Keeping ahead of the trends on tax on image rights income for models

Keeping ahead of the trends on tax on image rights income for models Alex Robertson April 15, 2024

For those working as models or content creators in the fashion industry, it is, of course, all about the image and image rights income can be a vital component of a model’s revenue.

Earnings for a model can come from a number of sources and can vary significantly depending on several factors:

  • Experience and reputation: Established models with a strong portfolio and proven track record can command much higher fees than newcomers.
  • Modelling niche: High fashion models working for top brands and designers typically earn more than commercial models or those specialising in specific areas like fitness or swimwear.
  • Location: Models working in major fashion hubs like London or Milan may have access to higher-paying jobs compared to those in smaller regional markets.
  • Agency representation: Being signed with a reputable agency can provide access to better opportunities and potentially higher rates.
  • Project type: Earnings can vary depending on the project. Runway shows might pay a flat fee, while print campaigns or commercials might offer a day rate or royalties based on usage.

All of this is, of course, taxable income, but the way this is taxed depends on the structure used to receive it. So it’s vital to pursue strategies to maximise tax efficiency, while maintaining compliance.

  • Direct Income: If a model receives image rights payments directly into their personal account, the income is taxed as income tax at their marginal rate. This can be as high as 45% for high earners.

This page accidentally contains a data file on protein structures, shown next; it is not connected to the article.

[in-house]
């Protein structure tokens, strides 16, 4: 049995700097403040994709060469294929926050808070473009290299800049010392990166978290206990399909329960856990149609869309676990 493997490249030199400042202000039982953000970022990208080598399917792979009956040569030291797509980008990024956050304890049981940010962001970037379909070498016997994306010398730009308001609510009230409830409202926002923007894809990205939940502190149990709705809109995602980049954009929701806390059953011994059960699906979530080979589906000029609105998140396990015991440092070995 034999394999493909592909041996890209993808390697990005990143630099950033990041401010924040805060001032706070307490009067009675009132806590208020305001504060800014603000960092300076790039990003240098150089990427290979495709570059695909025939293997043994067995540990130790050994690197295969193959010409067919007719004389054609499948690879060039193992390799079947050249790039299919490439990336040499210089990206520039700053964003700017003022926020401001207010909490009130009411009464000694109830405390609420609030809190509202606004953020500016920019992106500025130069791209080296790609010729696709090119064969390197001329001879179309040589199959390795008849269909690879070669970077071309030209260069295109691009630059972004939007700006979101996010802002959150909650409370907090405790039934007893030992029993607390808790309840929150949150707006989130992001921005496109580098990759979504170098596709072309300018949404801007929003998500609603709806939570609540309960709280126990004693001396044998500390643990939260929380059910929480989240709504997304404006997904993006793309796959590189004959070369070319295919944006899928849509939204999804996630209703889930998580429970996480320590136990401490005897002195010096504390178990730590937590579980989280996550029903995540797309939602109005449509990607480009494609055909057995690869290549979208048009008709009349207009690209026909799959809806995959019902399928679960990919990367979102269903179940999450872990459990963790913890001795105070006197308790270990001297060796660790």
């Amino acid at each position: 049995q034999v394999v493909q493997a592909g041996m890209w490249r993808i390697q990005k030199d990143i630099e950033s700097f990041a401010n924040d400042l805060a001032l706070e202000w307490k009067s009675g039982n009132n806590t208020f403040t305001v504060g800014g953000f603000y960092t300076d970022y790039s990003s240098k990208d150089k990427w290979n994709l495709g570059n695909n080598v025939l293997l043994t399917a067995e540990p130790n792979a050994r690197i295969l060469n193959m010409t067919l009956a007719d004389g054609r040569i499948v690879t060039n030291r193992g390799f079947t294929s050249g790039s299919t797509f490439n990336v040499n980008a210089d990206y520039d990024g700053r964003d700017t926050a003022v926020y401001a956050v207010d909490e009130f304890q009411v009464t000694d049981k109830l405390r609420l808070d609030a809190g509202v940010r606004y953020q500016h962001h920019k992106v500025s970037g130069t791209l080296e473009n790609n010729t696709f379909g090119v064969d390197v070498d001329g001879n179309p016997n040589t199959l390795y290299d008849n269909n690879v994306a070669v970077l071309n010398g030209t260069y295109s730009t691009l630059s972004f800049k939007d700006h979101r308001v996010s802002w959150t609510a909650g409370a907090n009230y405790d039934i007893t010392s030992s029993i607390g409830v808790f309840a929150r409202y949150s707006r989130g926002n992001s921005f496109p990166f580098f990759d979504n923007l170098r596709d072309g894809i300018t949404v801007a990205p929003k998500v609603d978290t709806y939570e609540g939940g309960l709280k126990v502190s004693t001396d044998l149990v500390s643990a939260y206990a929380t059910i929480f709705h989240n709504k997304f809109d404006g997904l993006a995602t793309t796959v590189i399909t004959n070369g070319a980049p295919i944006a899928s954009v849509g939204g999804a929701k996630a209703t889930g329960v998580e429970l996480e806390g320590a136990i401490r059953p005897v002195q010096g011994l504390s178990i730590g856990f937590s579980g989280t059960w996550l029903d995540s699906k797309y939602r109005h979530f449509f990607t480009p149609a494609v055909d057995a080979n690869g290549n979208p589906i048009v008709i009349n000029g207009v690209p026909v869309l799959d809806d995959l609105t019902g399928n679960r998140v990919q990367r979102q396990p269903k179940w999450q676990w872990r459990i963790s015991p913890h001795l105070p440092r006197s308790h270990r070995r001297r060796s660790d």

• Limited Company: Many established models choose to set up limited companies specifically to manage their image rights. Income earned flows through the company, which is subject to corporation tax at a lower rate (currently 19% in the UK). This can offer significant tax savings compared to income tax rates.

You might think, therefore, that limited companies provide a potential tax advantage, but utilising them effectively requires careful planning.

There’s the issue of ‘genuine business activity’, for example. The tax people (HMRC) remain vigilant, ensuring image rights structures for models have legitimate commercial activity beyond simply receiving and distributing income. The company should demonstrate activities like managing a modelling portfolio, negotiating contracts, or undertaking marketing efforts to build the model’s brand.

And payments made from the limited company to the model (e.g., salary, dividends) must be reasonable and reflect the services they provide to the company. Excessive payments could be seen as disguised profits and attract higher tax rates.

There are other advantages to forming a limited company and there are other ways of being tax efficient. 

Our team has the experience to navigate the financial side of the modelling world, so get in touch and let’s see what we can do for you.